“Hurry, Tulah! They’re coming up the street.”
“Oh, God, Mama, I know he’s with them. I just know it.” Dread knotted Tulah’s stomach until she could hardly breathe. She came to a dead stop on the claustrophobic stairs and rested her forehead against the wall, trying to soak up the coolness of the perpetually damp plaster as a remedy for the nauseous heat rolling through her.
“Don’t let him see you like that!” Her mother stamped her tiny foot on the bottom step in warning. “You must be strong at all times.”
“Strong?” Her voice was barely a croak, so Tulah tried again. “Strong? He killed Papa.”
“And if you’re not strong, he’ll kill you, too. Get down here. Now!”
It took Tulah another minute to move. Confused and angry, defiant and stubborn, she stared at her mother. Chelsea glared back with the same emotions in her eyes, looking like a little doll whose face was painted to show determination.
She stepped down and her stomach shriveled. Tulah was beyond fear—there was no name for what she felt. Her legs almost gave out, and she pressed both hands to the walls, grateful—for the first time—to the medieval architect who’d built the cramped house. She usually considered the stairwell to be a horrid, constricted passageway, being no more than two feet wide. Now, the narrowness was all that held Tulah up.
“Listen to me.” Her mother banged on the wall to get her wandering attention. “You get that petrified look off your face, right now!”
The words snapped into her spine. Tulah drew herself up and fought to find a blank mask to slip over her features. Her cheekbones ached with the effort and her teeth sank into her lower lip, but her mother nodded sharply, giving her approval.
There was a knock at the door.
Tulah dragged in a deep breath and held it until she was dizzy. Still bracing her hands against the clammy walls, she descended the rest of the steps. Her mother twirled and reached for the door that nearly pressed against her back in the tiny house.
Fully expecting to see her uncle, Tulah was shocked to find Charles Ngozi standing on the other side instead. The man was big and intimidating, his pale skin a striking contrast to the black braids falling down his back in blatant challenge to any rival. Pull those braids and die. Try to use them to gain the advantage in a fight, and die. People generally died around him—which suited his job for the Family.
He was an enforcer who broke all the rules for his out-of-bounds leader.
His brown eyes found Tulah’s and the sensation of a thousand wriggling cockroaches crawled over her. His eyes brightened and sparked with lust as they made their leisurely way over her body. Both women were forced to ignore the sudden tenting of his pants, though his slow smile prompted Tulah’s mother into a tone that came too close to derision.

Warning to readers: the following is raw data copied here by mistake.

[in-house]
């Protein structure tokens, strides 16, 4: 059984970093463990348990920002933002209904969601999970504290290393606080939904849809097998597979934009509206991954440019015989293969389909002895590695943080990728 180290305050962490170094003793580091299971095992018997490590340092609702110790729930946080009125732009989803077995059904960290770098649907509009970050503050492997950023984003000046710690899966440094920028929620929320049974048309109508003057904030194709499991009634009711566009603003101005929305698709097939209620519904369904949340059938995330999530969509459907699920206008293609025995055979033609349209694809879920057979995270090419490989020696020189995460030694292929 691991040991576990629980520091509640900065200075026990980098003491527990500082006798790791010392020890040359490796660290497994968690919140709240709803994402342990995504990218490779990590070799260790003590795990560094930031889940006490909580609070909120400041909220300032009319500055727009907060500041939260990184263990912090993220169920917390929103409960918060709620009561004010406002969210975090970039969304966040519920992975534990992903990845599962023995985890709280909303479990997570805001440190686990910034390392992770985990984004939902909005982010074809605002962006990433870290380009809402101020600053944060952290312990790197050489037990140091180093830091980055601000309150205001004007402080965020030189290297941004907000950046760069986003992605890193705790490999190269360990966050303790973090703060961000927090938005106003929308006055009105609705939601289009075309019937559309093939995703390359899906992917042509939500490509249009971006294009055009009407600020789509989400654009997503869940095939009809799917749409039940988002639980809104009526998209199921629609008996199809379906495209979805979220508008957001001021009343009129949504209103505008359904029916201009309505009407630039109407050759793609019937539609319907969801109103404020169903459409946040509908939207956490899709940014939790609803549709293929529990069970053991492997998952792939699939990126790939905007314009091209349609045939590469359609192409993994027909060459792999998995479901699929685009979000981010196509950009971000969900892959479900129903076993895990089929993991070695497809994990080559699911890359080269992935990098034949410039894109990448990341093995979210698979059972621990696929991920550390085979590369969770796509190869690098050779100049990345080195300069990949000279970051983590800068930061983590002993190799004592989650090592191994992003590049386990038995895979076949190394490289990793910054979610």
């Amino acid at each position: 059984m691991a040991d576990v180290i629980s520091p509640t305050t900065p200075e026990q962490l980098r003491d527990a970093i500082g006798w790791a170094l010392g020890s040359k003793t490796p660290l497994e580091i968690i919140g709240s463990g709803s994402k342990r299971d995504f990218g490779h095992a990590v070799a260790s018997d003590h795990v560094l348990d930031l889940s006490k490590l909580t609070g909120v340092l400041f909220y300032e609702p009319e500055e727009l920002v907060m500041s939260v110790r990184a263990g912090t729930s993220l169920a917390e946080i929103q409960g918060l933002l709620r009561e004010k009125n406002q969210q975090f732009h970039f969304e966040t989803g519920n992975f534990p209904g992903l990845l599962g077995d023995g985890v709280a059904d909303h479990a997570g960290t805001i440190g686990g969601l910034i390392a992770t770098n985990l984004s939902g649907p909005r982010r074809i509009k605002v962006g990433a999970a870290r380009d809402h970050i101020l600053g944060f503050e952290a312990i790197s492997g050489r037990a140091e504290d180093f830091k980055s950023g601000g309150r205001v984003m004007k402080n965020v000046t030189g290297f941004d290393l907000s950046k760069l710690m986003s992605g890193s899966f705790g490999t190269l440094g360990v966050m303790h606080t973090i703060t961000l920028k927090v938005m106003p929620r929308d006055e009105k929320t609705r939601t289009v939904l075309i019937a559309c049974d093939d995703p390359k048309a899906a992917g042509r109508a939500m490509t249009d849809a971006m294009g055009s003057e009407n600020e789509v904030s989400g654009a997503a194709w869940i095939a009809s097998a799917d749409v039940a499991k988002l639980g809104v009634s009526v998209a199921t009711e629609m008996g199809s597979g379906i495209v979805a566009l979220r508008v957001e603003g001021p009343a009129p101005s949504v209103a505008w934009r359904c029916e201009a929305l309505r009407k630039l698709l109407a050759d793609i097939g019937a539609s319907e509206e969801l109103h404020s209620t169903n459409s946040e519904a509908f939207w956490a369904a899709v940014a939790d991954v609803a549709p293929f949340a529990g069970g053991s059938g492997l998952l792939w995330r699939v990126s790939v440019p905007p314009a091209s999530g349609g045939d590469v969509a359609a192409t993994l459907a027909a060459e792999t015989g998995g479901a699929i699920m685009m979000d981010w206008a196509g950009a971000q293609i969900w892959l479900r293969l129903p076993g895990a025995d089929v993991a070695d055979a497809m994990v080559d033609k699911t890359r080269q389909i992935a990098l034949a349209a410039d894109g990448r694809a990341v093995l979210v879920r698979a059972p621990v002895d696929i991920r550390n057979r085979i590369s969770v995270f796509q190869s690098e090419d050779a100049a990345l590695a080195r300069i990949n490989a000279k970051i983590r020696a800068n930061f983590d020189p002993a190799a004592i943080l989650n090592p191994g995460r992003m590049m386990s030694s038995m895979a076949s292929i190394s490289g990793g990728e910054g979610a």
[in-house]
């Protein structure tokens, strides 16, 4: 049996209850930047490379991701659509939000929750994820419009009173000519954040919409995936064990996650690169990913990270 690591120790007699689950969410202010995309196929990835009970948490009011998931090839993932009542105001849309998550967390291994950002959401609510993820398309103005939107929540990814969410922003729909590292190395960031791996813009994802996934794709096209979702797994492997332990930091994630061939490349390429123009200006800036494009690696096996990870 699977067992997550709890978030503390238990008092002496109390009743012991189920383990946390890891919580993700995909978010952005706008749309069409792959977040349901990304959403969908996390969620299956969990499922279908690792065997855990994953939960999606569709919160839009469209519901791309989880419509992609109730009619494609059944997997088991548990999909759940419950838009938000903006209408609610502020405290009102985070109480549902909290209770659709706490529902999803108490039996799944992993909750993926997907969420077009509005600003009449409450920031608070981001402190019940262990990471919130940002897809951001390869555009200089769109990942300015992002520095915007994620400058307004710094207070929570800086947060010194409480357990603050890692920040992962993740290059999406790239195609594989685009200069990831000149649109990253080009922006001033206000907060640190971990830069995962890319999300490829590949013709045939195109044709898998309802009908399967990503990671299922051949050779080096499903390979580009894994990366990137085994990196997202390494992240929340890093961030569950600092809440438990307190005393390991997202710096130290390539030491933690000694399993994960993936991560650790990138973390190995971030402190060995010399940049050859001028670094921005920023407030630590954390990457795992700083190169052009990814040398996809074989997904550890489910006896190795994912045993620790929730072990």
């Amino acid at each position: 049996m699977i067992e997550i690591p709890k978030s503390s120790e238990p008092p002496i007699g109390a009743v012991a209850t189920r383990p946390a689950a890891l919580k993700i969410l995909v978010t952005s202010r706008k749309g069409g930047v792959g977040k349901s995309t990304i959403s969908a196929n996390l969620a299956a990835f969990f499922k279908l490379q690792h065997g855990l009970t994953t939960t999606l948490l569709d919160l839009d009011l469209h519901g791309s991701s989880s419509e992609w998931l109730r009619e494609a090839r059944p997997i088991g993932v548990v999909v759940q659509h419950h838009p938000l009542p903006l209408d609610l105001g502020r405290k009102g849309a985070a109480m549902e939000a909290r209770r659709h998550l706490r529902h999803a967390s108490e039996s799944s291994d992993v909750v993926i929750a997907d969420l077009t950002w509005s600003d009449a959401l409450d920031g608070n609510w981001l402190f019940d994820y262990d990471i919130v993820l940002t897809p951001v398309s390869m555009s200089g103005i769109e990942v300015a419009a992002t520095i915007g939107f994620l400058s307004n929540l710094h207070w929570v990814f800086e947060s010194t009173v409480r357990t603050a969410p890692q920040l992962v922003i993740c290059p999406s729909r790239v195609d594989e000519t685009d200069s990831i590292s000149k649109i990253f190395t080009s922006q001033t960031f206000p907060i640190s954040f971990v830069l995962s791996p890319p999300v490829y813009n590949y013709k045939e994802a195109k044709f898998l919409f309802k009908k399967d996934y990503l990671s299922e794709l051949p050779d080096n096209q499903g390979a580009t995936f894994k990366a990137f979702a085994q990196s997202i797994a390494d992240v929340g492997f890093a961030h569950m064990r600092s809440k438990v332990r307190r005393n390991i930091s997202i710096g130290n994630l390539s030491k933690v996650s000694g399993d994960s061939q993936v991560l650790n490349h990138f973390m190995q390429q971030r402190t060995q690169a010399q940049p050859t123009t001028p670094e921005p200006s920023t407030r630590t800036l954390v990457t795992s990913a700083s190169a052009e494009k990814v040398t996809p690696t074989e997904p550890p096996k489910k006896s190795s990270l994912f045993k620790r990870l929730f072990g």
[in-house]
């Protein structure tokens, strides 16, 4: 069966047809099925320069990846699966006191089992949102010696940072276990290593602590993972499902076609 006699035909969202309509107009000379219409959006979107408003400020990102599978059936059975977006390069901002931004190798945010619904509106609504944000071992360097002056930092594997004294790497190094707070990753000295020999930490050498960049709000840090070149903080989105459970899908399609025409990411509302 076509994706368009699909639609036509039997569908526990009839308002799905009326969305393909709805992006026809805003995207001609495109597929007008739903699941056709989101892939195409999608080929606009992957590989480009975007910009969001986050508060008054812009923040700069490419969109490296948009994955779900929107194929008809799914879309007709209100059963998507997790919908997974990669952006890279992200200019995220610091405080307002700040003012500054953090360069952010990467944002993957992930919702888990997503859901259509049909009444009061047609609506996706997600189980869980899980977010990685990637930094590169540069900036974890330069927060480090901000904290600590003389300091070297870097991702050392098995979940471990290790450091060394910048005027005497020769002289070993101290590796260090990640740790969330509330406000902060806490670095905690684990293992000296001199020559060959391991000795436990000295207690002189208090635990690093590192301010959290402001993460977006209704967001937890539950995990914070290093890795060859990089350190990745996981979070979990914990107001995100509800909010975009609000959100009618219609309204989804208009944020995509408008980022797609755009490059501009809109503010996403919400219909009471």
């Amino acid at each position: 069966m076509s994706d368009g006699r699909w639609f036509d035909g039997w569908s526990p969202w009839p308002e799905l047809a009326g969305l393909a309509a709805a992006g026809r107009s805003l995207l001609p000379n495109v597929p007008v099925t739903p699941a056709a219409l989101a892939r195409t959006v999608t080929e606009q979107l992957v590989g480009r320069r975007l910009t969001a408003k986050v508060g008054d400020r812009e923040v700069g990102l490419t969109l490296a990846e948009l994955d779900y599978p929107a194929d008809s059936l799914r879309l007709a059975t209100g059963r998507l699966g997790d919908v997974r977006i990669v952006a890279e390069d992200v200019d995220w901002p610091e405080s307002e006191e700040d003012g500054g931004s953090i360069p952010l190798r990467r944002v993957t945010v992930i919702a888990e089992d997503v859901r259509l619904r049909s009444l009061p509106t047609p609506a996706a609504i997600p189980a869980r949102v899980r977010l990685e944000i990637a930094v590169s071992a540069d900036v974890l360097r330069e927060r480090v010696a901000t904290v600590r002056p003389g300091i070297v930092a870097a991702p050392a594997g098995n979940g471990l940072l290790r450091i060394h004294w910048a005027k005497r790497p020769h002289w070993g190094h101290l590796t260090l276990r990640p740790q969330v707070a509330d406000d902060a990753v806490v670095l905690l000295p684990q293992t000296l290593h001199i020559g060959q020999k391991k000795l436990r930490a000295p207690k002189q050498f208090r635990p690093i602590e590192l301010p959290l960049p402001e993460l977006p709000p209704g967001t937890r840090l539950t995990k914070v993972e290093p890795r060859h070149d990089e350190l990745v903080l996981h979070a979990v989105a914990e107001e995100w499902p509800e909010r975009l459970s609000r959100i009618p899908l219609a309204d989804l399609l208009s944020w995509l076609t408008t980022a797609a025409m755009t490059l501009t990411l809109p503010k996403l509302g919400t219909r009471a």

“Charles. Why are you here?”
“Come to collect Tulah.” He waved his hand toward the dark car idling at the curb, nearly blocking the traffic in the narrow street. “Graves will explain.”
Tulah’s heart sank. The spell her mother had cast at either end of the street let them know if any Ngozi Family member came close. She’d felt the cold stirring that warned her of the man’s presence, but she’d found a spark of hope when only Charles had been revealed behind the door. He was big, fast and murderous, but not the most intelligent man that ever walked the Earth. She could’ve handled him.
Graves was a different matter, entirely.
She looked beyond Charles toward the car, where another man hopped out of the passenger seat and hurried to open the back door. The vehicle’s tires boasted shockingly green hubcaps, its windows were tinted dark enough to match the exterior paint and tiny green designs trailed down the hood, the roof and the boot, defiling the once-sleek luxury sedan.
It suited the man emerging from its depths perfectly. Tulah swallowed hard, holding tight to her composure as Charles watched her closely. She could do nothing but stare at the man who’d killed her father. The man who had unrepentantly killed his own nephew and tossed his wife and daughter into the streets to fend for themselves.
Graves Ngozi was a monster. Arrogant and cunning, tyrannical and deadly, he was a man who pit himself against the Family Father and stirred the shit everywhere he went. He was on full display today, the darkness of his skin emphasized by a white linen suit set off by a poison green tie and matching green saddle shoes. The white fedora on his head was perched at a cocky angle and he swung a heavy, emerald-tipped walking stick carelessly.
Tulah made a mental note to watch what he did with that stick.
He strolled up the path and into the house as if he owned it, disgustedly peering over dark sunglasses made needless by the thick London fog. Tulah lifted her chin as Graves stopped before her, looking her up and down.
“Well, well,” he purred, “look at what the years can do.”
Tulah couldn’t help herself. “Not enough years, if you ask me.”
Chelsea pinched Tulah’s arm but spoke to Graves. “What brings you to our door? I thought you were happy to see the last of us.”